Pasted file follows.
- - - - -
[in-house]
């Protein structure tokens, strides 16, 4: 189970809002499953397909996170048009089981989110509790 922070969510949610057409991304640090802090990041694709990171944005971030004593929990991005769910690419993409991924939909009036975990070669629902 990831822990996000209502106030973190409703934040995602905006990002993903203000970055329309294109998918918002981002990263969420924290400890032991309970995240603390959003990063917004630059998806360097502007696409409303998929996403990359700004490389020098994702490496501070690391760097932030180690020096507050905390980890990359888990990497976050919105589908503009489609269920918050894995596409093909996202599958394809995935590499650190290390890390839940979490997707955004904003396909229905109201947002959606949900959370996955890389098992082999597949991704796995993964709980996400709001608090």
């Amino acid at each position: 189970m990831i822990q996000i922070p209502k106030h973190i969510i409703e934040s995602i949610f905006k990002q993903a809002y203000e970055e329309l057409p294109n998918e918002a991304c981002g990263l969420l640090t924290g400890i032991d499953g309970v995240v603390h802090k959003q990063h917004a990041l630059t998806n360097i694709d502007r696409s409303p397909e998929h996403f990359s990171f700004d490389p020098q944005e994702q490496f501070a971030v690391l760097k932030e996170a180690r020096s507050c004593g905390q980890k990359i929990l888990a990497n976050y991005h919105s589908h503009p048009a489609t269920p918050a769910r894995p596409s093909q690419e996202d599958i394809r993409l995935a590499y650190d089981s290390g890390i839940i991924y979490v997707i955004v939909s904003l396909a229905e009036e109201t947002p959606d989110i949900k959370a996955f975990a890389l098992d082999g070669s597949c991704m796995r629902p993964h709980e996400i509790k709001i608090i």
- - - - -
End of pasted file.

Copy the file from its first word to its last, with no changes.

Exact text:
[in-house]
């Protein structure tokens, strides 16, 4: 189970809002499953397909996170048009089981989110509790 922070969510949610057409991304640090802090990041694709990171944005971030004593929990991005769910690419993409991924939909009036975990070669629902 990831822990996000209502106030973190409703934040995602905006990002993903203000970055329309294109998918918002981002990263969420924290400890032991309970995240603390959003990063917004630059998806360097502007696409409303998929996403990359700004490389020098994702490496501070690391760097932030180690020096507050905390980890990359888990990497976050919105589908503009489609269920918050894995596409093909996202599958394809995935590499650190290390890390839940979490997707955004904003396909229905109201947002959606949900959370996955890389098992082999597949991704796995993964709980996400709001608090």
């Amino acid at each position: 189970m990831i822990q996000i922070p209502k106030h973190i969510i409703e934040s995602i949610f905006k990002q993903a809002y203000e970055e329309l057409p294109n998918e918002a991304c981002g990263l969420l640090t924290g400890i032991d499953g309970v995240v603390h802090k959003q990063h917004a990041l630059t998806n360097i694709d502007r696409s409303p397909e998929h996403f990359s990171f700004d490389p020098q944005e994702q490496f501070a971030v690391l760097k932030e996170a180690r020096s507050c004593g905390q980890k990359i929990l888990a990497n976050y991005h919105s589908h503009p048009a489609t269920p918050a769910r894995p596409s093909q690419e996202d599958i394809r993409l995935a590499y650190d089981s290390g890390i839940i991924y979490v997707i955004v939909s904003l396909a229905e009036e109201t947002p959606d989110i949900k959370a996955f975990a890389l098992d082999g070669s597949c991704m796995r629902p993964h709980e996400i509790k709001i608090i």